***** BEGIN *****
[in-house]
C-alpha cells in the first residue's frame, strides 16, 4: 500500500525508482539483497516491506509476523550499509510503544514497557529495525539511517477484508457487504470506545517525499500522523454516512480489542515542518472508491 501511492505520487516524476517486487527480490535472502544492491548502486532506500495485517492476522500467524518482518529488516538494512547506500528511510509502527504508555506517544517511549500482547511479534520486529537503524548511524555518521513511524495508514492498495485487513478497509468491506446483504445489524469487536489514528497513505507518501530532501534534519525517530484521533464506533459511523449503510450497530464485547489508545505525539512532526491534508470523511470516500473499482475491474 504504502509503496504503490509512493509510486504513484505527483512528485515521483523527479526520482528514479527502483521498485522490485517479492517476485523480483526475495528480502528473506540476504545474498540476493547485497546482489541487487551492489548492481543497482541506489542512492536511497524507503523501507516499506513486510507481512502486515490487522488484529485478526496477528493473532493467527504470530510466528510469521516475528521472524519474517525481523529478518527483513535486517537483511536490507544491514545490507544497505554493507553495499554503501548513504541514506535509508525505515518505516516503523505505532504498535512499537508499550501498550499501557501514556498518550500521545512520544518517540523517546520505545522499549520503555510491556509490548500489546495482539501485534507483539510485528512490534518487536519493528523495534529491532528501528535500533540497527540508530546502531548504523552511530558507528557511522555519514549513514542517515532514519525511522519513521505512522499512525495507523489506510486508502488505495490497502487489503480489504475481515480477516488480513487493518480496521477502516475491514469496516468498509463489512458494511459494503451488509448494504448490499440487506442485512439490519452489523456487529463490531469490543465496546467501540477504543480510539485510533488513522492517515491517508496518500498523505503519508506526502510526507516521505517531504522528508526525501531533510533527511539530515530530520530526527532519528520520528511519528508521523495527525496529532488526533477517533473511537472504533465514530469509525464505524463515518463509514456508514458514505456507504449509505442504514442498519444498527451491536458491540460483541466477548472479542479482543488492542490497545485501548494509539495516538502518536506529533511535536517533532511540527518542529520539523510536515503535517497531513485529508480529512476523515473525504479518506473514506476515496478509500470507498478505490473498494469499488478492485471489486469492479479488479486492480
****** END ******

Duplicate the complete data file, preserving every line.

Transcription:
[in-house]
C-alpha cells in the first residue's frame, strides 16, 4: 500500500525508482539483497516491506509476523550499509510503544514497557529495525539511517477484508457487504470506545517525499500522523454516512480489542515542518472508491 501511492505520487516524476517486487527480490535472502544492491548502486532506500495485517492476522500467524518482518529488516538494512547506500528511510509502527504508555506517544517511549500482547511479534520486529537503524548511524555518521513511524495508514492498495485487513478497509468491506446483504445489524469487536489514528497513505507518501530532501534534519525517530484521533464506533459511523449503510450497530464485547489508545505525539512532526491534508470523511470516500473499482475491474 504504502509503496504503490509512493509510486504513484505527483512528485515521483523527479526520482528514479527502483521498485522490485517479492517476485523480483526475495528480502528473506540476504545474498540476493547485497546482489541487487551492489548492481543497482541506489542512492536511497524507503523501507516499506513486510507481512502486515490487522488484529485478526496477528493473532493467527504470530510466528510469521516475528521472524519474517525481523529478518527483513535486517537483511536490507544491514545490507544497505554493507553495499554503501548513504541514506535509508525505515518505516516503523505505532504498535512499537508499550501498550499501557501514556498518550500521545512520544518517540523517546520505545522499549520503555510491556509490548500489546495482539501485534507483539510485528512490534518487536519493528523495534529491532528501528535500533540497527540508530546502531548504523552511530558507528557511522555519514549513514542517515532514519525511522519513521505512522499512525495507523489506510486508502488505495490497502487489503480489504475481515480477516488480513487493518480496521477502516475491514469496516468498509463489512458494511459494503451488509448494504448490499440487506442485512439490519452489523456487529463490531469490543465496546467501540477504543480510539485510533488513522492517515491517508496518500498523505503519508506526502510526507516521505517531504522528508526525501531533510533527511539530515530530520530526527532519528520520528511519528508521523495527525496529532488526533477517533473511537472504533465514530469509525464505524463515518463509514456508514458514505456507504449509505442504514442498519444498527451491536458491540460483541466477548472479542479482543488492542490497545485501548494509539495516538502518536506529533511535536517533532511540527518542529520539523510536515503535517497531513485529508480529512476523515473525504479518506473514506476515496478509500470507498478505490473498494469499488478492485471489486469492479479488479486492480